There is a principle which is a bar against all information, which cannot fail to keep a man in everlasting ignorance—that principle is contempt prior to investigation.

The above quote is from the British philosopher Herbert Spencer. That is what the so-called skeptics would like to do, keep people in “everlasting ignorance.” They claim to be defenders of science and rationality, but they are not.

The Lord of the Skeptics

Although various skeptical groups have their dogmatic leaders, probably the chief mover in the area of modern (pseudo-) skepticism was Martin Gardner (1914–2010). There is no doubt in my mind that Gardner was an amazing genius. He published over 70 books on topics ranging from mathematics, science, games, philosophy, and literature to debunking. His first book of debunking, now titled, Fads and Fallacies in the Name of Science, is still considered the archetypal debunking book.

But being a genius doesn’t prevent someone from having pre-set notions and defending them rather than using the scientific method that a person such as Gardner knew so well. Geniuses are also human beings, and as such they are often controlled and manipulated by their personal beliefs and past experiences.

It appears that such is very much the case with Gardner. That is why I’d like to draw your attention to what I consider to be a genius post by Greg Taylor of the Daily Grail blog.

The post, entitled “Skeptical of a Skeptic,” is brilliant, showing how Gardner used secondary sources and ignored easily available information that might have cast a different light on his “exposure” of the famed medium, Leonora Piper. Today’s pseudo-skeptics use his debunking in attacking Mrs. Piper rather than go back to the original documents. I would encourage everyone to read Taylor’s post.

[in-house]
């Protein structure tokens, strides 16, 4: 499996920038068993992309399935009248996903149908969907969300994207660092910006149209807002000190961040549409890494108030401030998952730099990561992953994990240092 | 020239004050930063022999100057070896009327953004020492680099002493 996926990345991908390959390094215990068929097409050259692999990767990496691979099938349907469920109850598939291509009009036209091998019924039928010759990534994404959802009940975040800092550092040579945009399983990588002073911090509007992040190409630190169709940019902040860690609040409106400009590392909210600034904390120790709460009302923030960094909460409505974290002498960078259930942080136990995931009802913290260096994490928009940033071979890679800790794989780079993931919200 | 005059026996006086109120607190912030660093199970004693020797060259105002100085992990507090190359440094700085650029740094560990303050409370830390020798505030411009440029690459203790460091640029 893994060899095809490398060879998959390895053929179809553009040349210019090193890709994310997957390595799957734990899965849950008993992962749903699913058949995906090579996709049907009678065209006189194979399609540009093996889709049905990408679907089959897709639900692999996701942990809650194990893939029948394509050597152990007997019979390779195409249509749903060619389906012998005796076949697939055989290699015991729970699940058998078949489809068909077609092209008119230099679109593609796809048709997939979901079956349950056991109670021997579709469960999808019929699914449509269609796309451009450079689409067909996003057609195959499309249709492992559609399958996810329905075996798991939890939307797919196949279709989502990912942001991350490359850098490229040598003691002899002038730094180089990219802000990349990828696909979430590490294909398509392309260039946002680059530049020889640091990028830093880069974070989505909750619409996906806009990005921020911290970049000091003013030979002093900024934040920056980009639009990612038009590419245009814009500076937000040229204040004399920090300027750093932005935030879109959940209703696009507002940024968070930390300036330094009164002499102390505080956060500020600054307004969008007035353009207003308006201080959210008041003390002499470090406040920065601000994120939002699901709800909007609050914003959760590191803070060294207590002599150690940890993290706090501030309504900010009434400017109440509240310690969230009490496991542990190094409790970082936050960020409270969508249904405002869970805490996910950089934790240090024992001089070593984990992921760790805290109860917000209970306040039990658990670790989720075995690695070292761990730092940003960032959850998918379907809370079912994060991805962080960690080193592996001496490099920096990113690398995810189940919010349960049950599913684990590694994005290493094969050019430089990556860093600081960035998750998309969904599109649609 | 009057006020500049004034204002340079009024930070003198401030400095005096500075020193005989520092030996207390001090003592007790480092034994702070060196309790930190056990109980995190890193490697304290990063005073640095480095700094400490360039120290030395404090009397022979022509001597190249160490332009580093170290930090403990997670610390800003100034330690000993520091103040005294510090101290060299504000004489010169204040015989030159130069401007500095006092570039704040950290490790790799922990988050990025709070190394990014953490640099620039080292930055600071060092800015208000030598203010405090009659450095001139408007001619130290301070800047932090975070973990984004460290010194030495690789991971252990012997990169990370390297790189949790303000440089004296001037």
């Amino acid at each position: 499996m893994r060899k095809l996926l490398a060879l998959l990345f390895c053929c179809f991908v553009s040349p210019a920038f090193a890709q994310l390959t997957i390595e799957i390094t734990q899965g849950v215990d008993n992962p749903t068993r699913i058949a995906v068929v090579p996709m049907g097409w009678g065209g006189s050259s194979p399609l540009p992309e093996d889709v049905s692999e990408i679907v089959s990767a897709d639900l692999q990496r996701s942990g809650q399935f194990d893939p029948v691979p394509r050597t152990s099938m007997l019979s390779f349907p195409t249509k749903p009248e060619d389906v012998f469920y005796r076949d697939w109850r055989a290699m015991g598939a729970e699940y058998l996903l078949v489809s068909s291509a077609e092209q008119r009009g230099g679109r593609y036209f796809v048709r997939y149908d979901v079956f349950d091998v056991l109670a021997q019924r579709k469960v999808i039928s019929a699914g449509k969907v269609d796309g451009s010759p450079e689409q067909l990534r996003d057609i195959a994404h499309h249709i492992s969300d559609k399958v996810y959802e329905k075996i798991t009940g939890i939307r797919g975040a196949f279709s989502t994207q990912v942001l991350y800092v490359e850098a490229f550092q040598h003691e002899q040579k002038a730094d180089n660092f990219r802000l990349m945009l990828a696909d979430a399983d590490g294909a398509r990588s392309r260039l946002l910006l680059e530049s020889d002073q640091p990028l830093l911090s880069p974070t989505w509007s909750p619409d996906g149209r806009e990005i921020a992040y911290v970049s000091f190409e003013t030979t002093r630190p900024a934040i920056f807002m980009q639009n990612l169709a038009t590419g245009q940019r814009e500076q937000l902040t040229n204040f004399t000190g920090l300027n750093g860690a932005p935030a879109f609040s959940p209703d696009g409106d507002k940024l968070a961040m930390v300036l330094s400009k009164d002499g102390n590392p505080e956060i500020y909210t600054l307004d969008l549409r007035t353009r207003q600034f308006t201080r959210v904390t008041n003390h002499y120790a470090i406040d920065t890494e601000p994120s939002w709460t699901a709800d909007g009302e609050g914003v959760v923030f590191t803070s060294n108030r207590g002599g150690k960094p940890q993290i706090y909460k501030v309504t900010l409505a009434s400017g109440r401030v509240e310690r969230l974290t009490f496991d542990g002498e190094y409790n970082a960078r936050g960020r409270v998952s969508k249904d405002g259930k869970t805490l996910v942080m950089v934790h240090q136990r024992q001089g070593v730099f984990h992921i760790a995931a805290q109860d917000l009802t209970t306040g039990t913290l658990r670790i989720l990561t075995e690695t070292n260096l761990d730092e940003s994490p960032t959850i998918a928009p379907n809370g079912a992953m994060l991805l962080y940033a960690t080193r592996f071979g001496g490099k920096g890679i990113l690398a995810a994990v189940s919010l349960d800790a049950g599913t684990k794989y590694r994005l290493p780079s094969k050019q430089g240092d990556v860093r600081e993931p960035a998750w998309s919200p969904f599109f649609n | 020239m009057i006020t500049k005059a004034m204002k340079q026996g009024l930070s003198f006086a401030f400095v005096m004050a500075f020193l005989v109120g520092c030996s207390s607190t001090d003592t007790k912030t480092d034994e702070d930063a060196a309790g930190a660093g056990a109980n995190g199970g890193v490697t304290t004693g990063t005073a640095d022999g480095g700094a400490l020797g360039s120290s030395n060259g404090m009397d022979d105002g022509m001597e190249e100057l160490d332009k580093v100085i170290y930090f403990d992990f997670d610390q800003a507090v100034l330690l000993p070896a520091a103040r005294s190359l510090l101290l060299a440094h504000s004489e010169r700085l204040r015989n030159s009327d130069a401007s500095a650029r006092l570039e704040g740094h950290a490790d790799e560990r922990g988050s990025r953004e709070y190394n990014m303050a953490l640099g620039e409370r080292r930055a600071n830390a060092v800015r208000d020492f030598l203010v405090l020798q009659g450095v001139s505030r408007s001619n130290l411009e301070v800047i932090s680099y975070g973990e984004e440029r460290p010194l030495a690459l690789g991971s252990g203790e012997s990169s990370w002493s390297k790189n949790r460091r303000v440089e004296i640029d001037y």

As the title of the post you are reading indicates, I believe that minds are like parachutes. They work best when they are open. When you close your mind, taking a pseudo-skeptical attitude rather than one of true skepticism, you are opposing real science and opposing real magick. I would encourage magickal practitioners to be real skeptics, not pseudo-skeptics or mere debunkers.

What do you think?

Written by Donald Michael Kraig
Donald Michael Kraig graduated from UCLA with a degree in philosophy. He has also studied public speaking and music (traditional and experimental) on the university level. After a decade of personal study and practice, he began ten years of teaching courses in the Southern California area on such ...